Tuesday, November 27, 2007

Annapolis: First Reactions

If what we are getting is an agreement to talk further--and if we have a sense that between the Roadmap, the Riyadh initiative and other proposals on the table are all options to be considered--then I think the meeting will be considered a moderate success. If, judging from Prime Minister Olmert's remarks, there is a greater willingness to engage directly with Saudi Arabia as a major player in the peace process (and this fits in with my earlier posting about a more engaged Saudi diplomacy), this could be a significant step. But I am well aware that meetings can produce dramatic moments and then there is no follow-up.

I was concerned, however, about one statement made by Olmert, when he said, in addressing the Arab delegates: "There is quite a lot that separates us. There are memories, there is a heritage, that do not emanate from the same historical roots. We have different ways of living, different customs." Not to say there isn't a reality--but I would think that this would be the opportunity to stress the reality of Israel as a Middle Eastern state, part and parcel of the Levant, and not to emphasize differences.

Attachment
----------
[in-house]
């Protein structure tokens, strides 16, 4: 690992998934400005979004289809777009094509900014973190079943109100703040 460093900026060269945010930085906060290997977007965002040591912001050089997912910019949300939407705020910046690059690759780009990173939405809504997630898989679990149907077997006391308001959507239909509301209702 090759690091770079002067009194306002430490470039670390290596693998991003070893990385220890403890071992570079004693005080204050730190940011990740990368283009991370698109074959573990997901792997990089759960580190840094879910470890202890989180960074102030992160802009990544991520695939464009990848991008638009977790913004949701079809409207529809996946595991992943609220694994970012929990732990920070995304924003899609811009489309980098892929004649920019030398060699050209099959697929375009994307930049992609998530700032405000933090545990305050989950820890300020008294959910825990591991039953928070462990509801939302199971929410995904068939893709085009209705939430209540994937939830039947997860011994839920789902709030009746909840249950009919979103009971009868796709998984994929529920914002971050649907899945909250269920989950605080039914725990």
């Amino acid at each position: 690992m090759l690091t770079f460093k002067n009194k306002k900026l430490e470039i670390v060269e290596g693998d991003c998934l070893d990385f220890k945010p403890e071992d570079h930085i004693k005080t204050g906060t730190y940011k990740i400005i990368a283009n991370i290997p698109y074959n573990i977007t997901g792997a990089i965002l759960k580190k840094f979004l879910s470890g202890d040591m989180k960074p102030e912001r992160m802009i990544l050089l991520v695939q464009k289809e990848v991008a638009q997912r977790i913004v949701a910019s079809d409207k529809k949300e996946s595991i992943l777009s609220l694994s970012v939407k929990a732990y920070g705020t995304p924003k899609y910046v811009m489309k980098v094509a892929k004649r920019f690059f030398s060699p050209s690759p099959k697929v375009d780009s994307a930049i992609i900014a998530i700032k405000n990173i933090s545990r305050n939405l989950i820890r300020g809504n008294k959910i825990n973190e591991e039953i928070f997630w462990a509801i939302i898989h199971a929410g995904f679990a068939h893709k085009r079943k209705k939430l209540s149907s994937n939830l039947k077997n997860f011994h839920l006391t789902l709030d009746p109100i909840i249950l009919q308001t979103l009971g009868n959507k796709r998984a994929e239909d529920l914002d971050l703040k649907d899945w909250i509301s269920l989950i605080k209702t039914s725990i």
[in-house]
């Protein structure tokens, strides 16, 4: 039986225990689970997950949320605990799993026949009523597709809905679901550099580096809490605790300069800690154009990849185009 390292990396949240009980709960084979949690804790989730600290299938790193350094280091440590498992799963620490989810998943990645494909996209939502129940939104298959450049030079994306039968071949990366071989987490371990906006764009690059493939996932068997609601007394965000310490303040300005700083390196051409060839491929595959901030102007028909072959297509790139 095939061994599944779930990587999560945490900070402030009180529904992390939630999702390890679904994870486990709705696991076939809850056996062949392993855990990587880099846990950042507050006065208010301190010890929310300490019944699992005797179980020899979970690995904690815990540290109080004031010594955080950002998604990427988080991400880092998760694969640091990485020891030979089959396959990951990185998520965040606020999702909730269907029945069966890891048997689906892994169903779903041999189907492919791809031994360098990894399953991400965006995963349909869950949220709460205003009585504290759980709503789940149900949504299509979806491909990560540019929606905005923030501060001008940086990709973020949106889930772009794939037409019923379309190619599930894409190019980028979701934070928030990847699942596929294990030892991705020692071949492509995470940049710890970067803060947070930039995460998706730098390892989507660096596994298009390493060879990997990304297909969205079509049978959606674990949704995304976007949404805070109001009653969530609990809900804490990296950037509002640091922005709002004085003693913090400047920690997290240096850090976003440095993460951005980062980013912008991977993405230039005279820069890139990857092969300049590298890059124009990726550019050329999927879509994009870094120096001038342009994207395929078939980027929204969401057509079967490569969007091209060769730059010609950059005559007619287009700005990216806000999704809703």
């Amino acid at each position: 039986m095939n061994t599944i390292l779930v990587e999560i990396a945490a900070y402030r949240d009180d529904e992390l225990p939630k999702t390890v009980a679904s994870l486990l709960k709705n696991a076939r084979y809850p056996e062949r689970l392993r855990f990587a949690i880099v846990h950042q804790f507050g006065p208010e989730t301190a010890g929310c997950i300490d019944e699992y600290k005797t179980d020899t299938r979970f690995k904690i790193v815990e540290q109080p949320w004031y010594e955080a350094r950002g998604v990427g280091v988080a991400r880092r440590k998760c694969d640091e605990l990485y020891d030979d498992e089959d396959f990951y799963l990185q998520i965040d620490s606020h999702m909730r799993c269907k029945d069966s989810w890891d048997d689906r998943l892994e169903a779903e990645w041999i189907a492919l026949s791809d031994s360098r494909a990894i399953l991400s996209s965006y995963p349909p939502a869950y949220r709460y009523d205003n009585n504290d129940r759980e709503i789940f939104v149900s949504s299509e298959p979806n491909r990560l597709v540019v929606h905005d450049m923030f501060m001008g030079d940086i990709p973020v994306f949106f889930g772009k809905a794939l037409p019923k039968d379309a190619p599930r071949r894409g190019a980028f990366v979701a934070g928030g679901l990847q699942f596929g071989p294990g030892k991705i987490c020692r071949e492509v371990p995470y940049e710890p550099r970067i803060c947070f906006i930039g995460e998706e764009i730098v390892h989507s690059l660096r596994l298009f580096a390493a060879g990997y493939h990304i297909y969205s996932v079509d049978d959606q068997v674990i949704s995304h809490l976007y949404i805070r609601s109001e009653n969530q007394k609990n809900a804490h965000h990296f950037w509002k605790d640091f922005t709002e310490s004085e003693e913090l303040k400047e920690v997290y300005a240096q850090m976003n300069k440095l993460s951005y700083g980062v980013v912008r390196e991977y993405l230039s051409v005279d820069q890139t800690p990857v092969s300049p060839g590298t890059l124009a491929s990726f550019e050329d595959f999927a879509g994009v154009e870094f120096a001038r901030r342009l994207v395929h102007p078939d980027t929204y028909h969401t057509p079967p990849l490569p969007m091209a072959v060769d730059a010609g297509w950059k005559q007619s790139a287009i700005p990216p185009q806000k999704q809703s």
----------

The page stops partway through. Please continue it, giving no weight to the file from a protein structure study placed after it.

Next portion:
Reuters has published some "rapid reaction" from Israelis and Palestinians, most of whom seem either pessimistic or downright negative about the prospects for finding an agreement.

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